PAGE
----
The last nail in the coffin, therefore, for venture activity in the United States could be reduction in the value of the carried interest, thereby driving any number of talented managers to pursue other opportunities.
The history of tax “reform” is replete with instances of tax lawyers and accountants taking the static language of a new law and/or regulation and turning it on its head.”
Joseph W. Bartlett, Of Counsel, Fish & Richardson
To be sure, policy makers at the federal level are sensitive to the necessity of preserving our venture-backed economy. If a tax on the carry is imposed, Congress may attempt to carve out venture funds. See, for example, ill-fated SEC Rule, 203(b)(3)-2, requiring hedge fund advisers to register under the Investment Advisers Act of 1940. The drafters of the rule ostensibly distinguished between hedge funds and private equity and venture funds by borrowing the distinction first announced in The Patriot Act. Interests in the fund were, or were not, “redeemable” within a two year period.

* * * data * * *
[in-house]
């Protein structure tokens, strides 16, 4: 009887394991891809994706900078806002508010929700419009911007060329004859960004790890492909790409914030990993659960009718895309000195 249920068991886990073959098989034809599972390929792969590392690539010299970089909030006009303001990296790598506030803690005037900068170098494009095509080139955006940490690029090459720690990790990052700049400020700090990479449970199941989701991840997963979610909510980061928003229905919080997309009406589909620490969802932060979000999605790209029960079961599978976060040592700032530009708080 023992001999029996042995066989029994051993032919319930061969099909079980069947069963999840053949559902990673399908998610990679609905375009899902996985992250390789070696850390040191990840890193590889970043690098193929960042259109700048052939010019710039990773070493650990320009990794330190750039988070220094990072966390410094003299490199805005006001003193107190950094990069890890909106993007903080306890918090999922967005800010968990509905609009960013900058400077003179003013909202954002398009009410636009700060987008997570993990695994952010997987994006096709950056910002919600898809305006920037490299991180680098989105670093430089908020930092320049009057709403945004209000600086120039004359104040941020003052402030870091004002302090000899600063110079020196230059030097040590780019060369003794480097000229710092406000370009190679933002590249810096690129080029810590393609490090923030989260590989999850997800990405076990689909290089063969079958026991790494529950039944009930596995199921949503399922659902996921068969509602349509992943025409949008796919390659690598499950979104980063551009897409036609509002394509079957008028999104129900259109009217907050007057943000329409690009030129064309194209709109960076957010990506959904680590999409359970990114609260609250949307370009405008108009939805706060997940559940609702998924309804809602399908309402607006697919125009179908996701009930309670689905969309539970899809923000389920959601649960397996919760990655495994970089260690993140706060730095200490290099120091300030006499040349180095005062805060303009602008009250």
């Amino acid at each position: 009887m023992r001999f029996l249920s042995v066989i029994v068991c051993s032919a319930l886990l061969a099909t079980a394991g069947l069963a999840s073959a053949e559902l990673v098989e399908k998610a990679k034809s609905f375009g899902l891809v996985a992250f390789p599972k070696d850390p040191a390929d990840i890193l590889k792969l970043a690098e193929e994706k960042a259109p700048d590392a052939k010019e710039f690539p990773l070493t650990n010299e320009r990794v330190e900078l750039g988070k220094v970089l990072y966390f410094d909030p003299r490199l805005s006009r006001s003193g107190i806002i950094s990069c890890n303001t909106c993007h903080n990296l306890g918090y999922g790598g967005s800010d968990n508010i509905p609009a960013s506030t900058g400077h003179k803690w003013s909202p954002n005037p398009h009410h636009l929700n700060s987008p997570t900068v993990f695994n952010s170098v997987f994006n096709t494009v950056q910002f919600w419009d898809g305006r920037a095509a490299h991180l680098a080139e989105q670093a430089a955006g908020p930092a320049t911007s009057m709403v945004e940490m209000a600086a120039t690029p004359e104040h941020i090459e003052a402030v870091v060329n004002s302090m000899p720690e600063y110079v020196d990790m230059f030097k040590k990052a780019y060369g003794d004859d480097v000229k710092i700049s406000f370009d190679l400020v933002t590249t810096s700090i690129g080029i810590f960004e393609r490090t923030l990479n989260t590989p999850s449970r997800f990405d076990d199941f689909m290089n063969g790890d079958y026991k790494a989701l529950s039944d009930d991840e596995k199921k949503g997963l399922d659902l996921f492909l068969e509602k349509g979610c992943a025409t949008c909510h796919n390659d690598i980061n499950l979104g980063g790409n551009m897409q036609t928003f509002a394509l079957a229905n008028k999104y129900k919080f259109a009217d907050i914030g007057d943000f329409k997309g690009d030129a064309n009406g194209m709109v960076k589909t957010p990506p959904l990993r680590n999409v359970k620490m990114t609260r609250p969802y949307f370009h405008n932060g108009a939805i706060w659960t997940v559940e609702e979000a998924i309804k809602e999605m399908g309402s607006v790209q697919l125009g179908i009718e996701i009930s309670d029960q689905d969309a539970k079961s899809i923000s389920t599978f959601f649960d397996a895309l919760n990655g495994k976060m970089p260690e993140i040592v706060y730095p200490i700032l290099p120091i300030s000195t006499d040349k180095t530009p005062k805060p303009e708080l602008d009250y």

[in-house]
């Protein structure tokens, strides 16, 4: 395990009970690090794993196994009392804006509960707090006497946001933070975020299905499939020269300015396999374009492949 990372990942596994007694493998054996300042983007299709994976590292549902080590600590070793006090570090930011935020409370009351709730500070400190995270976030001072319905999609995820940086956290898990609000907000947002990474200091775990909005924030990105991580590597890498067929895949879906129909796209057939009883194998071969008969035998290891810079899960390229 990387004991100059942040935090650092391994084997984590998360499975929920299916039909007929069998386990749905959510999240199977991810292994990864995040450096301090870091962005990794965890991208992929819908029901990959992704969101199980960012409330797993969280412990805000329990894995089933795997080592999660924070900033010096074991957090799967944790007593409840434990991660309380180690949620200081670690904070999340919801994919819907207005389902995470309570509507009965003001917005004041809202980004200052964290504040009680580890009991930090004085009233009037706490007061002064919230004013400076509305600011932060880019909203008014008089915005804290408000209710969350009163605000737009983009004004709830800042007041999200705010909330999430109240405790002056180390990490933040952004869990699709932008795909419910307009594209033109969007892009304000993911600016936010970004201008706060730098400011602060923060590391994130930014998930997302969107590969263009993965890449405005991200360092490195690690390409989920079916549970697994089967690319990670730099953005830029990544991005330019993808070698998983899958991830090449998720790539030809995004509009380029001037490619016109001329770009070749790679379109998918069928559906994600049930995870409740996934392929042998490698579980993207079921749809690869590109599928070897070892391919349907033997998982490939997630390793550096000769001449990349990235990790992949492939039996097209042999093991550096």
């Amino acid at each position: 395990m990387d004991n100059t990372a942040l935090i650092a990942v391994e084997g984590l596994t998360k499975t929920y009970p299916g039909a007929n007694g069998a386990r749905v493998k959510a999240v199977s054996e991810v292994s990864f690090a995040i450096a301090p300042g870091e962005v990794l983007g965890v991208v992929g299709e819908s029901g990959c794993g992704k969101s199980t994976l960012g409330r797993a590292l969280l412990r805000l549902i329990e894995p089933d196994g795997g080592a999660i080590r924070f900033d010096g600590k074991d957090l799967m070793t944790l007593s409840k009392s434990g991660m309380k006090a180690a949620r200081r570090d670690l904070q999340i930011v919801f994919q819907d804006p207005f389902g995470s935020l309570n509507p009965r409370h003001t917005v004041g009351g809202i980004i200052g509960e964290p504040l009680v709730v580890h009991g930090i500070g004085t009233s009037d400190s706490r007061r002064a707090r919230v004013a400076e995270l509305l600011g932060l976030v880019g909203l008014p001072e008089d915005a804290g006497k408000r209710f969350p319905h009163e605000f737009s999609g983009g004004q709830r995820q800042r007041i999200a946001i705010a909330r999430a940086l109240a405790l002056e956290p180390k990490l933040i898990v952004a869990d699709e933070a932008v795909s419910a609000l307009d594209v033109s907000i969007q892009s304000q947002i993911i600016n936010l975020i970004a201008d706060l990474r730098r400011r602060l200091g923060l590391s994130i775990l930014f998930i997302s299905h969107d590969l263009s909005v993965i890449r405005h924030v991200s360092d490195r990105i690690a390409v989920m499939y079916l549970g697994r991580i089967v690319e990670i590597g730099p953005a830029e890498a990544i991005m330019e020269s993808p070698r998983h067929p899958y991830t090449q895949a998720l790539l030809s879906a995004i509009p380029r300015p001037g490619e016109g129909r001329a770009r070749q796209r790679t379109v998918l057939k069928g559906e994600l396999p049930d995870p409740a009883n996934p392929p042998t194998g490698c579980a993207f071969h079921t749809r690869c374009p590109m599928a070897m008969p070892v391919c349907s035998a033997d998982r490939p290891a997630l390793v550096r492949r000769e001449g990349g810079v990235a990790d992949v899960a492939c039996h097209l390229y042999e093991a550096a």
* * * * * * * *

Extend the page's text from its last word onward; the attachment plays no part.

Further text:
The rule was knocked down in court, but had it survived it would have imposed significant problems for venture managers. Given a number of fact situations (hypothetically) enumerated by commentators in which the exemption did not work at all, venture funds would have been drawn into the ambit of the rule despite the SEC’s intention to carve them out.